We often use the words “nice” and “kind” synonymously.
But it can be helpful to distinguish between the two qualities, as Eric Kapitulik, Marine special operator and leadership coach, does.
Being nice means making people feel good in the short-term. Behaving politely. Offering a smile and a pat on the back. Exchanging pleasantries. Avoiding arguments.
Being kind, on the other hand, means doing what’s best for someone in the long-term, even when it might not make them feel great in the moment.
Oftentimes, we can, and should, be both nice AND kind. But sometimes, the two qualities conflict.
Buying your kid a toy to soothe his tantrum might be nice, but depriving them of the chance to practice delayed gratification isn’t kind.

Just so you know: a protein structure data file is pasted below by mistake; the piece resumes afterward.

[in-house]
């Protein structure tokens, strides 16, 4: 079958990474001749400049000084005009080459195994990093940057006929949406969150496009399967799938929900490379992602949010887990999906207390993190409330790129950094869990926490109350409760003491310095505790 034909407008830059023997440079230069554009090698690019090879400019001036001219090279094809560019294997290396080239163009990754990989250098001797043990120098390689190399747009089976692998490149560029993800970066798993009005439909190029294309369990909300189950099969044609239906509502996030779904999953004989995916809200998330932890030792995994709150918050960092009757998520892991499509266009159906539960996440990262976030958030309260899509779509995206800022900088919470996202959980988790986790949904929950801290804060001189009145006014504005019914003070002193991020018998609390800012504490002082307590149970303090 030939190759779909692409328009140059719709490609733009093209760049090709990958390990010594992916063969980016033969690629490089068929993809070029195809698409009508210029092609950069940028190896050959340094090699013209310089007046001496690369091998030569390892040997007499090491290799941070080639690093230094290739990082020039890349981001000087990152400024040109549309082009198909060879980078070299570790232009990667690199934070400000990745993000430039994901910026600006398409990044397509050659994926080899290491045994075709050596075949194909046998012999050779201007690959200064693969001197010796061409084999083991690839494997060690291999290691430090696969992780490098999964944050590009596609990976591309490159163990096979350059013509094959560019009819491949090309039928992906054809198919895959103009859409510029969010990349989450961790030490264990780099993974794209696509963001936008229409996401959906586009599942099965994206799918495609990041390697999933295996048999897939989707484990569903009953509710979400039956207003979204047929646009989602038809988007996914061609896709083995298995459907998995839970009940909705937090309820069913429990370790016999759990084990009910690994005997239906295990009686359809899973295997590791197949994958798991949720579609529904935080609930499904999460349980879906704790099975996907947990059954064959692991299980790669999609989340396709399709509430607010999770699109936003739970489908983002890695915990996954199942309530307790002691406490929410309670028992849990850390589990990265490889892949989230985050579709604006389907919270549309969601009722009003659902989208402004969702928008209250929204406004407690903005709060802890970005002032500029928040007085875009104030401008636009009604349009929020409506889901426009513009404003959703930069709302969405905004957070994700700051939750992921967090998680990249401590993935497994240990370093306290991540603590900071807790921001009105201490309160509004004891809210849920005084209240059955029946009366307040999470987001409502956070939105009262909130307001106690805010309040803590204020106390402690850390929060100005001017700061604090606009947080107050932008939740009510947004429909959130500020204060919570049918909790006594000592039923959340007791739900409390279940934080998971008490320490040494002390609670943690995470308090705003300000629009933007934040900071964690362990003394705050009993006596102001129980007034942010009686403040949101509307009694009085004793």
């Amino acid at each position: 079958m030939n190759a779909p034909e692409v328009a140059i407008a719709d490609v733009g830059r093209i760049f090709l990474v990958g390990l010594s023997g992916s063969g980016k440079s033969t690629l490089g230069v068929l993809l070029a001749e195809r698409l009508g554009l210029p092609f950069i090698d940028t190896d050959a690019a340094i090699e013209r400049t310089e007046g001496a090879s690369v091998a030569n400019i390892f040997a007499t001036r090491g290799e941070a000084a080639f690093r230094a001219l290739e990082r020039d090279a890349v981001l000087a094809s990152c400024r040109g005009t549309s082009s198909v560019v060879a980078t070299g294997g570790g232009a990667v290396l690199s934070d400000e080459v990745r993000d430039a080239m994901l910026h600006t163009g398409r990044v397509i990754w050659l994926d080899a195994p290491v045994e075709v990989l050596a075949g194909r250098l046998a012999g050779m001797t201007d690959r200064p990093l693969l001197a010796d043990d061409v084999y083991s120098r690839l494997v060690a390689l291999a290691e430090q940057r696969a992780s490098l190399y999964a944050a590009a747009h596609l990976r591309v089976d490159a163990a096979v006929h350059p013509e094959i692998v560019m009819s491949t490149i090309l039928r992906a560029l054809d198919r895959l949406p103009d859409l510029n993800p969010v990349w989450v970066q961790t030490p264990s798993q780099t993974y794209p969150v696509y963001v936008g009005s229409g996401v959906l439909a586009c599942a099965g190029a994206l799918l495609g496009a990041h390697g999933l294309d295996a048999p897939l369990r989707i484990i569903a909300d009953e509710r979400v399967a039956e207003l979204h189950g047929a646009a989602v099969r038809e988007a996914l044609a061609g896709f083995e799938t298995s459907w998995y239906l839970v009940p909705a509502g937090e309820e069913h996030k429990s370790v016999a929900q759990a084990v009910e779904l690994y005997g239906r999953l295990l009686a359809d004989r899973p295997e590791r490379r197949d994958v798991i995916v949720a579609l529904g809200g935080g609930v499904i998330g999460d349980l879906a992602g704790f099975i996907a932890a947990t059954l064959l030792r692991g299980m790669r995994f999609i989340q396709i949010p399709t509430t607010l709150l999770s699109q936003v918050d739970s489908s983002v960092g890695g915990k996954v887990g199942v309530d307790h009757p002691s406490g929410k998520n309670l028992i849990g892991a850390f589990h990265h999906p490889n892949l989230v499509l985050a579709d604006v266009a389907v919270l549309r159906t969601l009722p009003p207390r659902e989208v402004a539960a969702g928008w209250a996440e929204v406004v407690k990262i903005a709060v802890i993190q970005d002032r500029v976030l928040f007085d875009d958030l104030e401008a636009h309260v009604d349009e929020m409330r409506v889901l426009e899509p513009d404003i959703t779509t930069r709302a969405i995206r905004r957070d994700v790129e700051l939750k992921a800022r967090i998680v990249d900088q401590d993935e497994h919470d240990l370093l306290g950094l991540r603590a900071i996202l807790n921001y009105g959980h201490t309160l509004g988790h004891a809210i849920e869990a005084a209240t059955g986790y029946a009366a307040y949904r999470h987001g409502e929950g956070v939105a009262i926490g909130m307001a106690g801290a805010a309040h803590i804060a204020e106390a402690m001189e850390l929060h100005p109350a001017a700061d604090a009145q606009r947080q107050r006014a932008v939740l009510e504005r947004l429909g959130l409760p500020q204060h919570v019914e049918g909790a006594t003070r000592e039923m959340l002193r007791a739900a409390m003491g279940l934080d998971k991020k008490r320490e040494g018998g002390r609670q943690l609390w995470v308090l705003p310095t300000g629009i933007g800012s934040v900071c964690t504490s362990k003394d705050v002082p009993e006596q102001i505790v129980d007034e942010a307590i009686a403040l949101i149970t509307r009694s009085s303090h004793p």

Not saying anything when a teammate starts slacking off might be nice, but allowing them to squander their potential isn’t kind.
Not breaking up with someone with whom you know there’s no future might be nice, but robbing them of the time they could be spending finding a better match isn’t kind.
Acting like you agree with a friend’s misguided beliefs might be nice, but tacitly encouraging them to continue down a destructive path isn’t kind.
It’s nice to be nice, but it’s more important to be kind. And as Kapitulik observes, choosing the latter requires sacrifice.
Oftentimes, when we say we want to be nice to someone, it isn’t really about them at all. It’s all about us. We don’t want to have the hard conversation. We don’t want to incur the consequences of holding people accountable. We don’t want to make things “weird.”
When we choose to be nice instead of kind, we’re choosing our own comfort over helping someone else find real happiness and become their best self. Which, when you think about it, really isn’t so nice after all.